MORIARTY, BofA MERRILL: Coming back to your opening comment: what type of transaction is it? There was an interesting comment when you said ‘side’; I don’t necessarily think of it as which side am I on. Some of the healthiest transactions that all of us have worked on the client doesn’t think of it that way either.

They want their deal done and, to be clear, our interest is a deal that works. It’s interesting; one of the things that’s happened with the evolution of this adviser market, and I’m sure you see this Matt, you just talked about a point of differentiation from a marketing perspective in terms of how you go to market with the resources of Rothschild. Everybody is trying to differentiate themselves. The one that I have found most laughable as a point of differentiation is it’s all about the allocations. That is probably a 1997 way of thinking about our business.

Allocations are really not the issue. A venture capital client once asked me, “Has there been any innovation in the IPO market?” I thought about it for a second, I said, “The innovation has been subtle. It’s actually evolved in one really significant way: it’s transparent.” And I think that is the key. If you, the issuer want to look at the book, you can look at the book. You want to set the allocations, you can set the allocations. My point being, at the end of the day, the thing that drives our allocation framework is the aftermarket.

You’ve got some advisers managing ‘the process’ – the Markit IPO is a great example. You’ve got some advisers who actually want to be drafting sessions with the company and preparing the roadshow deck, okay, interesting. Then you’ve got some advisers trying to play an IR role for the company afterwards. That can get a little hairy, because sometimes there are too many voices coming at the company in terms of how you manage to beat earnings and raise guidance, for instance, and the CFO is just confused.

Everybody is trying to come at it from a different angle, but effectively our market is evolving much like other markets have, right? We’ve all talked about the market in Europe, guess what, the fixed income market has dealt with this in terms of multiple parties being involved for years, right? We’re just evolving in much the same way.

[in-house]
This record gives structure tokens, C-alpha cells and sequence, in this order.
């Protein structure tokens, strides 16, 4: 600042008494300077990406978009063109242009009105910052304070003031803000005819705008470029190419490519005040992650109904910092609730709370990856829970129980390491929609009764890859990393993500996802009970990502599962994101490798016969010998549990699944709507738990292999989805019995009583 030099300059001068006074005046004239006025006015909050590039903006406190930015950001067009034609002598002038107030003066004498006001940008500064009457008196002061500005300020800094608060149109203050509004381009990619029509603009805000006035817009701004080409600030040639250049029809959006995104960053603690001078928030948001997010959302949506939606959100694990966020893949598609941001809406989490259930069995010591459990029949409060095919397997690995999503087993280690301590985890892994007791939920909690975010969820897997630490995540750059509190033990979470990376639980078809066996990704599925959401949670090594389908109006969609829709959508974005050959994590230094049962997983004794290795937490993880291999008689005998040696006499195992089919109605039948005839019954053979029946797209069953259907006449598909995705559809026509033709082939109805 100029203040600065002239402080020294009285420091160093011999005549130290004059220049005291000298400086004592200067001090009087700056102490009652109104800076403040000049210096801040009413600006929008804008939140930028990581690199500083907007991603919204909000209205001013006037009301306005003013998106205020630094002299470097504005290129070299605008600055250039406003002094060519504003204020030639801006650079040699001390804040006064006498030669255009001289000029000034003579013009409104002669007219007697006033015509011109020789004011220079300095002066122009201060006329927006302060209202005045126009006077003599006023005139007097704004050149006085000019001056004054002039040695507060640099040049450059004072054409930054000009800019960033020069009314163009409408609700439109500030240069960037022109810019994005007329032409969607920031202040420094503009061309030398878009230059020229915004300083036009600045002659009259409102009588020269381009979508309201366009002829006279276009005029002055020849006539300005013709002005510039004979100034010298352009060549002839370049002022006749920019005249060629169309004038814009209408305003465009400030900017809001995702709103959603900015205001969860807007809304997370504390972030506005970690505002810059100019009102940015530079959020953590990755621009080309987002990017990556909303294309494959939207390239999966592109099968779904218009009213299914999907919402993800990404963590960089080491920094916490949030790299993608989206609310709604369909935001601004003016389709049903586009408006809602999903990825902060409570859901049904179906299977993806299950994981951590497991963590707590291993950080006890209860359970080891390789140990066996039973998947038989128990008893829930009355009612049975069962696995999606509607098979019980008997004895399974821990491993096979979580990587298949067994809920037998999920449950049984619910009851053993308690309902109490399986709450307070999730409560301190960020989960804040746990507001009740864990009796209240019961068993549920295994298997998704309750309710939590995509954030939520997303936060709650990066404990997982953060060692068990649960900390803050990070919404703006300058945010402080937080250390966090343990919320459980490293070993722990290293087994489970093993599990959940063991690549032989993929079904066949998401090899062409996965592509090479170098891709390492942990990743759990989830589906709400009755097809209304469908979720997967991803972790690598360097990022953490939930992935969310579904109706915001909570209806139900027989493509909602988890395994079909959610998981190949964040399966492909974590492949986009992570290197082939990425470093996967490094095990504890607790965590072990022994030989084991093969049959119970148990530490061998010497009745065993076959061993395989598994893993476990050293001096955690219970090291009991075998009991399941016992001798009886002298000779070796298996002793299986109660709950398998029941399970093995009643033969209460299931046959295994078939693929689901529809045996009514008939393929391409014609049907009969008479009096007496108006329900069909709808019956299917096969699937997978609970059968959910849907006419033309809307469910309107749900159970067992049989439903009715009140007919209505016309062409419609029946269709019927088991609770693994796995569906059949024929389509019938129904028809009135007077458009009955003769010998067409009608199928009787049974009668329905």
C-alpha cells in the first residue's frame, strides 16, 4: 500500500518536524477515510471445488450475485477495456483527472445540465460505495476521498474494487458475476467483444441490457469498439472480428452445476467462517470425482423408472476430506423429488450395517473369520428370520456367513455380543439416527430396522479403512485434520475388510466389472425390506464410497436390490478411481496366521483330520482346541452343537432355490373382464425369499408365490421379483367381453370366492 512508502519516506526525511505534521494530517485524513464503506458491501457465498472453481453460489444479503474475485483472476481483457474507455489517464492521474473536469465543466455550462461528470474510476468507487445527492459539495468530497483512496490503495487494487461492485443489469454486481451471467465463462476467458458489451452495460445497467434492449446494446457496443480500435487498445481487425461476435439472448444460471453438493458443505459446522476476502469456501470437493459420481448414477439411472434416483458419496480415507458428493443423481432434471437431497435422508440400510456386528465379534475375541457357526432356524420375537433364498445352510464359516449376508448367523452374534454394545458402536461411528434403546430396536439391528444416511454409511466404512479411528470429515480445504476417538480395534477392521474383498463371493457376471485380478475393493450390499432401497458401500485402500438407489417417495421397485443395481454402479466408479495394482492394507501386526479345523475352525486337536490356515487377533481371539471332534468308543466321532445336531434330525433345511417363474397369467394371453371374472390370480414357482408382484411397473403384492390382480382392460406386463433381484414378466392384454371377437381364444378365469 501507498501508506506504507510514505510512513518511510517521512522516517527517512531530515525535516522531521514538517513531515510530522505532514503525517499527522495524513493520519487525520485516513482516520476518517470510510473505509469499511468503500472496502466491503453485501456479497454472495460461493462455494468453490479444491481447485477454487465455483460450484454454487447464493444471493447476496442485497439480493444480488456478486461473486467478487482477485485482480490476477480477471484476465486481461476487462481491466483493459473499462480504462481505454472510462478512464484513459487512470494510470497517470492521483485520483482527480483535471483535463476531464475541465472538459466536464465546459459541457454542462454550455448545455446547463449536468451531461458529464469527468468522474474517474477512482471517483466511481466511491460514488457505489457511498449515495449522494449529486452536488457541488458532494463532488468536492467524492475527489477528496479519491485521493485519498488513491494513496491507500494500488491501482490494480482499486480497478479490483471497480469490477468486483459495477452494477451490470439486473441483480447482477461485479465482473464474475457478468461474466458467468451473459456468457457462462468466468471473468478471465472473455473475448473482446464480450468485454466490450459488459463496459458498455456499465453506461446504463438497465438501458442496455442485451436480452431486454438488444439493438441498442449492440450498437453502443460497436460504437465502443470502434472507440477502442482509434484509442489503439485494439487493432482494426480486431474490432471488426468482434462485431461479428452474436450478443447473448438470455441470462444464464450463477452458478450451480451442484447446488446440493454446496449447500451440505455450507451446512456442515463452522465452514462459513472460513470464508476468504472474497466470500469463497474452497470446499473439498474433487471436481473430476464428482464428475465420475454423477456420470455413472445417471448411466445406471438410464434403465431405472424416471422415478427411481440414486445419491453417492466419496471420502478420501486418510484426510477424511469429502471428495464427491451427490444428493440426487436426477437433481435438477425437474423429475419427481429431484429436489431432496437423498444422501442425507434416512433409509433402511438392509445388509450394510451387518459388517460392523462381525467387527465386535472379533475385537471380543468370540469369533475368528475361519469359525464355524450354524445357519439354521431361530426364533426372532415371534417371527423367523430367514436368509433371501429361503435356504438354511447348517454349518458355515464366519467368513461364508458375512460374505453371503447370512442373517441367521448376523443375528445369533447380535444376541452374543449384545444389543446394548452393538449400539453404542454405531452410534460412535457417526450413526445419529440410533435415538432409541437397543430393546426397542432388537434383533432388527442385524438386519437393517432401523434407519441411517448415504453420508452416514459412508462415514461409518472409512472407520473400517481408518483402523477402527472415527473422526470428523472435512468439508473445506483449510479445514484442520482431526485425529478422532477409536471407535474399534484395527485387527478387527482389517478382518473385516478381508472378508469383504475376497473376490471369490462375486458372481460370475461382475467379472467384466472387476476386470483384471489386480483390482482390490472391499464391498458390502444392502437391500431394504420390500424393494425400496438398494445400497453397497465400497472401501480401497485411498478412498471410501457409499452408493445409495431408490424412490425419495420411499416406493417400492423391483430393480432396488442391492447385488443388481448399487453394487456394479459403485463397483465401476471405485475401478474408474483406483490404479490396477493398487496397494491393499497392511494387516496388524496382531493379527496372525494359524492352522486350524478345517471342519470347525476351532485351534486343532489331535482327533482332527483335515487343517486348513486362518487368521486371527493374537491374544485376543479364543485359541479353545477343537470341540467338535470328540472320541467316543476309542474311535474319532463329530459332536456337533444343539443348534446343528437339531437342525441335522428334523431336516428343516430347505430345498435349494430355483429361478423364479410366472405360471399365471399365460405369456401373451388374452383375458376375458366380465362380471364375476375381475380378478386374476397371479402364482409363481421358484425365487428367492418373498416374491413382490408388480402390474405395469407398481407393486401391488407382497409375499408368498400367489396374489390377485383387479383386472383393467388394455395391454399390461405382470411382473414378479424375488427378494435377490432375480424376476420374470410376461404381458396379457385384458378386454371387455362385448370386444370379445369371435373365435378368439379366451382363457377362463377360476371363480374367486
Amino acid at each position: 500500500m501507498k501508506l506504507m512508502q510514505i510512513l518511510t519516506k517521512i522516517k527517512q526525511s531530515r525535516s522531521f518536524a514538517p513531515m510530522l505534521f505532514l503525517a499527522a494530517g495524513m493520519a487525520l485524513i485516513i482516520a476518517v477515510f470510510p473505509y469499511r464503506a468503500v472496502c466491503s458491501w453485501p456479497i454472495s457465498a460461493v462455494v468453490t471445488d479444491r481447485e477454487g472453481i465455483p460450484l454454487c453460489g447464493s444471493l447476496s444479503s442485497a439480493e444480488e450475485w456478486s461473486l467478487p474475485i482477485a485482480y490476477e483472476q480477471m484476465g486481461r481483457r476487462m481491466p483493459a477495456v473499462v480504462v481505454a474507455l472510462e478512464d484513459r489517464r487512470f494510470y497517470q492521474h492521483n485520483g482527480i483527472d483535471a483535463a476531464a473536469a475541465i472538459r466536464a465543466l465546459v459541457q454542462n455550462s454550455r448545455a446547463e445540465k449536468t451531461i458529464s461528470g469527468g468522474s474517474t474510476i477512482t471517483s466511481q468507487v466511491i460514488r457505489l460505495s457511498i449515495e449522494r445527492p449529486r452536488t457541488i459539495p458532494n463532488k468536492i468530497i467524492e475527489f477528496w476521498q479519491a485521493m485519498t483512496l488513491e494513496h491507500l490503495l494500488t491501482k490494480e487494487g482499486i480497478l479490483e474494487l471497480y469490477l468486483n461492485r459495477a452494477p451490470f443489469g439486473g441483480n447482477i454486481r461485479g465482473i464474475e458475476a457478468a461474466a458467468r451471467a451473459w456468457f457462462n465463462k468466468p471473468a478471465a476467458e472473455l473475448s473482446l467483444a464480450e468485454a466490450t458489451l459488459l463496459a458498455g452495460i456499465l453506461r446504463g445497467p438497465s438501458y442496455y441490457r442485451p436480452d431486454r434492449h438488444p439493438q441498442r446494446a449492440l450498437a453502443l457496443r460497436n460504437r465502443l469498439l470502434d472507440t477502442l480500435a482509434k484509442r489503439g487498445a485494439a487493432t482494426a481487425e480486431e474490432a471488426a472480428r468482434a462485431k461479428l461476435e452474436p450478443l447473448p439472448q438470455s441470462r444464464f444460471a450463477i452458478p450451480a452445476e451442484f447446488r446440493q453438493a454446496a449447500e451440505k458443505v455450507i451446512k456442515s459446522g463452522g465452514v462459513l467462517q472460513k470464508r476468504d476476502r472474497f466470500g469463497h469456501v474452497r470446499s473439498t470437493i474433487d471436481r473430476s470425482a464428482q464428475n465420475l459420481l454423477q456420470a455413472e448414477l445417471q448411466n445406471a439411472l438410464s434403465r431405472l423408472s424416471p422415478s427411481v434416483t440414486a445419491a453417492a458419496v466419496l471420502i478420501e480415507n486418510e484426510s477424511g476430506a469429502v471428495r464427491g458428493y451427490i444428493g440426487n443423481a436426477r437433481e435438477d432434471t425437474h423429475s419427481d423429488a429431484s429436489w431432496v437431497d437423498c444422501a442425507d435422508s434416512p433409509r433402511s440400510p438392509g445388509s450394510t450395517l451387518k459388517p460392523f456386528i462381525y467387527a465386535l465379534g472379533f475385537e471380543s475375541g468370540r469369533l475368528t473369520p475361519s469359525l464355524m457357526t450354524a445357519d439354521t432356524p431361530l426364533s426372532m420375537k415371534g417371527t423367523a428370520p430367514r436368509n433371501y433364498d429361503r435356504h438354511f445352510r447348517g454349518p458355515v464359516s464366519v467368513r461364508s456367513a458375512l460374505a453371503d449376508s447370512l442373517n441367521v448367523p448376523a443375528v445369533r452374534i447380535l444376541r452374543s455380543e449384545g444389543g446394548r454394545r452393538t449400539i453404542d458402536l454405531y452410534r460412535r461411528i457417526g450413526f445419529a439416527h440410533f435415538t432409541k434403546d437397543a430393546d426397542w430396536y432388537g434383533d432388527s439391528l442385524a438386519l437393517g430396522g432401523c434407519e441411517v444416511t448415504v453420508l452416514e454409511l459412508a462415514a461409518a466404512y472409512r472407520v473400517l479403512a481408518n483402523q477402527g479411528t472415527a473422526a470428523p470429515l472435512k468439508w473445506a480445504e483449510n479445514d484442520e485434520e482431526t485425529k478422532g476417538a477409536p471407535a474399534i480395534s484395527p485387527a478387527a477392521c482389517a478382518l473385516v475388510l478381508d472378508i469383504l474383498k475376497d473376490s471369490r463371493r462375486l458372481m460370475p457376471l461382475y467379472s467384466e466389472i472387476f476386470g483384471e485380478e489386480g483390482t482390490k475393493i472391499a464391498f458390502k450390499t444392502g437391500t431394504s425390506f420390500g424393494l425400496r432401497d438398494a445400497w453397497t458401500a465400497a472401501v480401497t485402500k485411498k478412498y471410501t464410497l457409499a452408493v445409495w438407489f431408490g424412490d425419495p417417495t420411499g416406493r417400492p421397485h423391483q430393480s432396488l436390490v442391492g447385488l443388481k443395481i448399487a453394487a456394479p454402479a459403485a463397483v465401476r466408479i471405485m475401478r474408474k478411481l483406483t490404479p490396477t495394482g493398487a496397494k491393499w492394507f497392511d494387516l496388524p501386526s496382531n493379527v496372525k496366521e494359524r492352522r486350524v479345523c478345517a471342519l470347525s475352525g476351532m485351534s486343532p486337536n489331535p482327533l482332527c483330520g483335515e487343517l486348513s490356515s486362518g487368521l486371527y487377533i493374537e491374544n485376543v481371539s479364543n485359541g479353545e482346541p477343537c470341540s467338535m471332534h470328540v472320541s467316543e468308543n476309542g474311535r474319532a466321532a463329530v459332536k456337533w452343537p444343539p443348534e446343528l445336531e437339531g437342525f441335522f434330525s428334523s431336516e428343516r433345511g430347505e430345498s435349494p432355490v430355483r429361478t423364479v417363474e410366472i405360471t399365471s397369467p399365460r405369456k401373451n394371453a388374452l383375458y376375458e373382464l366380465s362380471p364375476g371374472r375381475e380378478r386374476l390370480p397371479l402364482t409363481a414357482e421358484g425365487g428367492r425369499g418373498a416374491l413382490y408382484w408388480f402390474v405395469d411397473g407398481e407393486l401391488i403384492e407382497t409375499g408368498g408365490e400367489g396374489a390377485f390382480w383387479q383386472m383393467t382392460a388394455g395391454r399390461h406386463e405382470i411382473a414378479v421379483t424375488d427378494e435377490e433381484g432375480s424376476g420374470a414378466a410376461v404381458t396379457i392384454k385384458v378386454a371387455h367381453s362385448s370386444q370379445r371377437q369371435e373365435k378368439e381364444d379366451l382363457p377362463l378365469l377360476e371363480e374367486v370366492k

ROSS, BLACKROCK: You’ve hit the nail on the head, at least from the buy-side perspective, on transparency. That is one of the mandates of our group. It’s not disintermediation.

The direct issuer dialogue is helpful, having the perspective of management matters. But at the end of the day our goal is to make sure that the banks, the advisers and the company know exactly what BlackRock thinks, and what BlackRock thinks may be a multitude of underlying perspectives, but developing a consensus perspective, because at the end of the day, it comes down to, “What’s the right price?” That’s obviously driven by what your objectives are from a secondary perspective, and ultimately what you want your shareholder group to look like. If we’re trying to hide the ball on our end, that does not serve the transaction well, and it doesn’t serve BlackRock well either, and it certainly doesn’t serve the company very well. So I think transparency is the right word, and that’s the critical focus we have throughout the process.

 

SPERLING, ROTHSCHILD: The only tweak I would make is that even though there’s been enormous leaps forward with respect to transparency – I agree with that 100% – to an infrequent issuer, the process is still very opaque and very non-linear, and there are a number of really critical touch points where they fear the most as to what’s going on.

One is certainly research, and I can tell you it’s even different across the different firms what you can do in terms of interacting with the analysts under the current rules, and if anything that’s also an area where we find the banks saying, “Great, help us get transparency,” because to do your job efficiently everyone can’t always know exactly what’s going on, even in their own shop, to the right degree.  However, it needs to be done the right way – not these articles you read about advisers or owners pushing the analysts and everything else, that’s the wrong way – done the right way, this helps create transparency for the issuer and for the banks.

Another area, and this is probably where I think there is the most fear, is: What are the black arts practices at the very end of a deal that are being done by the syndicate guys? Some of that comes down just to the nature of the process, where in an IPO of whatever size, you’re going to be out on that plane in front of that issuer X months in advance as the ECM officer, winning that mandate. But the syndicate guys, the guys in the trenches at the very end pushing the salesforces saying, “Where’s my order from the guy at Fidelity or BlackRock?” The issuer doesn’t meet the syndicate guys until the end and doesn’t really understand their role.